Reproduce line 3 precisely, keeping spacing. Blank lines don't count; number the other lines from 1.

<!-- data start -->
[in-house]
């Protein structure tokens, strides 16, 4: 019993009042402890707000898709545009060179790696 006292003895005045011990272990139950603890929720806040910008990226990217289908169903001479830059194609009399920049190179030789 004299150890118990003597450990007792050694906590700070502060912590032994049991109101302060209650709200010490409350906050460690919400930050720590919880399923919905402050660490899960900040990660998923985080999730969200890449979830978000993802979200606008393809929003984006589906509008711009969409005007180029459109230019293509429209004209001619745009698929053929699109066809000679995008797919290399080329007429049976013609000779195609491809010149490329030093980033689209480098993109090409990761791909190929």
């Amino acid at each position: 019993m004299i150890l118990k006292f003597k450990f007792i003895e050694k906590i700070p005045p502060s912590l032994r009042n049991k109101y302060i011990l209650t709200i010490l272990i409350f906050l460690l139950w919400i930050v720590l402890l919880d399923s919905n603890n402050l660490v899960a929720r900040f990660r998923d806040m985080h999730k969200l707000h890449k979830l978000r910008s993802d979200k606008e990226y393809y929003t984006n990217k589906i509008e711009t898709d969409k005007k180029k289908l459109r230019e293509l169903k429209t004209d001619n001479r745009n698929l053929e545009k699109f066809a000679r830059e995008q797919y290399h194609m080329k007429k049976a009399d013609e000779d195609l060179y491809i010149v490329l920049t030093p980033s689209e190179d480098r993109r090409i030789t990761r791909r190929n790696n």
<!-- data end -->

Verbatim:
């Amino acid at each position: 019993m004299i150890l118990k006292f003597k450990f007792i003895e050694k906590i700070p005045p502060s912590l032994r009042n049991k109101y302060i011990l209650t709200i010490l272990i409350f906050l460690l139950w919400i930050v720590l402890l919880d399923s919905n603890n402050l660490v899960a929720r900040f990660r998923d806040m985080h999730k969200l707000h890449k979830l978000r910008s993802d979200k606008e990226y393809y929003t984006n990217k589906i509008e711009t898709d969409k005007k180029k289908l459109r230019e293509l169903k429209t004209d001619n001479r745009n698929l053929e545009k699109f066809a000679r830059e995008q797919y290399h194609m080329k007429k049976a009399d013609e000779d195609l060179y491809i010149v490329l920049t030093p980033s689209e190179d480098r993109r090409i030789t990761r791909r190929n790696n």